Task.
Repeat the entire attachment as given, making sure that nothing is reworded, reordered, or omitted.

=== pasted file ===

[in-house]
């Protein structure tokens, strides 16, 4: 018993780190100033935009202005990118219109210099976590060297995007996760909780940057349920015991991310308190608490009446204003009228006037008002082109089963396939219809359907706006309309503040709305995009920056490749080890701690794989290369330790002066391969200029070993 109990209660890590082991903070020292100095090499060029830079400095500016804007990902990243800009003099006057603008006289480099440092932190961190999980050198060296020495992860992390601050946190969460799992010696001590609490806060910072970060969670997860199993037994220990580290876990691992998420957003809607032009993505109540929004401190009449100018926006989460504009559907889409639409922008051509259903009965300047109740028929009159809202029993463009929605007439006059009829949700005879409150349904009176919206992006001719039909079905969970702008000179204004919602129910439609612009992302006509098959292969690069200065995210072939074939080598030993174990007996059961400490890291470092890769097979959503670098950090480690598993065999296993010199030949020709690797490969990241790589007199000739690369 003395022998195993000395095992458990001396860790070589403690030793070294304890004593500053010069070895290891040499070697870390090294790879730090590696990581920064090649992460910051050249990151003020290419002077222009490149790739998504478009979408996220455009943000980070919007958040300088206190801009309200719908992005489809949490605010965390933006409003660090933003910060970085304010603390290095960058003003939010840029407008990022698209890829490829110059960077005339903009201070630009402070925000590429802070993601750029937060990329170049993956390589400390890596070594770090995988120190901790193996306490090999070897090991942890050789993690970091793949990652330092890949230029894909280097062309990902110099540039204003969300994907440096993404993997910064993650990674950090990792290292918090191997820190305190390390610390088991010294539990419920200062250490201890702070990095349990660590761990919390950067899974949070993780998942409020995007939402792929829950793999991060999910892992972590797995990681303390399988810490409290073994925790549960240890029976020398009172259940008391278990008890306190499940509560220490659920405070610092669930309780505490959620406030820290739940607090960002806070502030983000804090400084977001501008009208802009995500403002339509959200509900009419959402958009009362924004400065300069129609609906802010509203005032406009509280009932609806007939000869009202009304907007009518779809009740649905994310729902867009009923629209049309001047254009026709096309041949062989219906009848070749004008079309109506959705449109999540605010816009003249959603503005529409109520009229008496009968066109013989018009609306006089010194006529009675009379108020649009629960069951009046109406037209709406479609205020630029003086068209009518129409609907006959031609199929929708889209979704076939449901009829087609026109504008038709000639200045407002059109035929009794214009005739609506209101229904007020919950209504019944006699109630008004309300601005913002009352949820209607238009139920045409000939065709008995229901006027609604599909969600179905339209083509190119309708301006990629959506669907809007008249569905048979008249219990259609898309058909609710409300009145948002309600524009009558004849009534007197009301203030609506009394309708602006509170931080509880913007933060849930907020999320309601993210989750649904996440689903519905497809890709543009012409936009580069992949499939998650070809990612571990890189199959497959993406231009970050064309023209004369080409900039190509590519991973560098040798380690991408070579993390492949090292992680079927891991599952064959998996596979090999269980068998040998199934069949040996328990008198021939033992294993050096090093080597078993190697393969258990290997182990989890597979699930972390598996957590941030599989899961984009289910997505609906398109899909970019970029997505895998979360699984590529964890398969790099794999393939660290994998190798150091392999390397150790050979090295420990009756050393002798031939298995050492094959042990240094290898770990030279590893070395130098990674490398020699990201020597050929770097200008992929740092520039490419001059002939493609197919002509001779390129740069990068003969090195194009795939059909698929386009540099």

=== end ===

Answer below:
[in-house]
């Protein structure tokens, strides 16, 4: 018993780190100033935009202005990118219109210099976590060297995007996760909780940057349920015991991310308190608490009446204003009228006037008002082109089963396939219809359907706006309309503040709305995009920056490749080890701690794989290369330790002066391969200029070993 109990209660890590082991903070020292100095090499060029830079400095500016804007990902990243800009003099006057603008006289480099440092932190961190999980050198060296020495992860992390601050946190969460799992010696001590609490806060910072970060969670997860199993037994220990580290876990691992998420957003809607032009993505109540929004401190009449100018926006989460504009559907889409639409922008051509259903009965300047109740028929009159809202029993463009929605007439006059009829949700005879409150349904009176919206992006001719039909079905969970702008000179204004919602129910439609612009992302006509098959292969690069200065995210072939074939080598030993174990007996059961400490890291470092890769097979959503670098950090480690598993065999296993010199030949020709690797490969990241790589007199000739690369 003395022998195993000395095992458990001396860790070589403690030793070294304890004593500053010069070895290891040499070697870390090294790879730090590696990581920064090649992460910051050249990151003020290419002077222009490149790739998504478009979408996220455009943000980070919007958040300088206190801009309200719908992005489809949490605010965390933006409003660090933003910060970085304010603390290095960058003003939010840029407008990022698209890829490829110059960077005339903009201070630009402070925000590429802070993601750029937060990329170049993956390589400390890596070594770090995988120190901790193996306490090999070897090991942890050789993690970091793949990652330092890949230029894909280097062309990902110099540039204003969300994907440096993404993997910064993650990674950090990792290292918090191997820190305190390390610390088991010294539990419920200062250490201890702070990095349990660590761990919390950067899974949070993780998942409020995007939402792929829950793999991060999910892992972590797995990681303390399988810490409290073994925790549960240890029976020398009172259940008391278990008890306190499940509560220490659920405070610092669930309780505490959620406030820290739940607090960002806070502030983000804090400084977001501008009208802009995500403002339509959200509900009419959402958009009362924004400065300069129609609906802010509203005032406009509280009932609806007939000869009202009304907007009518779809009740649905994310729902867009009923629209049309001047254009026709096309041949062989219906009848070749004008079309109506959705449109999540605010816009003249959603503005529409109520009229008496009968066109013989018009609306006089010194006529009675009379108020649009629960069951009046109406037209709406479609205020630029003086068209009518129409609907006959031609199929929708889209979704076939449901009829087609026109504008038709000639200045407002059109035929009794214009005739609506209101229904007020919950209504019944006699109630008004309300601005913002009352949820209607238009139920045409000939065709008995229901006027609604599909969600179905339209083509190119309708301006990629959506669907809007008249569905048979008249219990259609898309058909609710409300009145948002309600524009009558004849009534007197009301203030609506009394309708602006509170931080509880913007933060849930907020999320309601993210989750649904996440689903519905497809890709543009012409936009580069992949499939998650070809990612571990890189199959497959993406231009970050064309023209004369080409900039190509590519991973560098040798380690991408070579993390492949090292992680079927891991599952064959998996596979090999269980068998040998199934069949040996328990008198021939033992294993050096090093080597078993190697393969258990290997182990989890597979699930972390598996957590941030599989899961984009289910997505609906398109899909970019970029997505895998979360699984590529964890398969790099794999393939660290994998190798150091392999390397150790050979090295420990009756050393002798031939298995050492094959042990240094290898770990030279590893070395130098990674490398020699990201020597050929770097200008992929740092520039490419001059002939493609197919002509001779390129740069990068003969090195194009795939059909698929386009540099």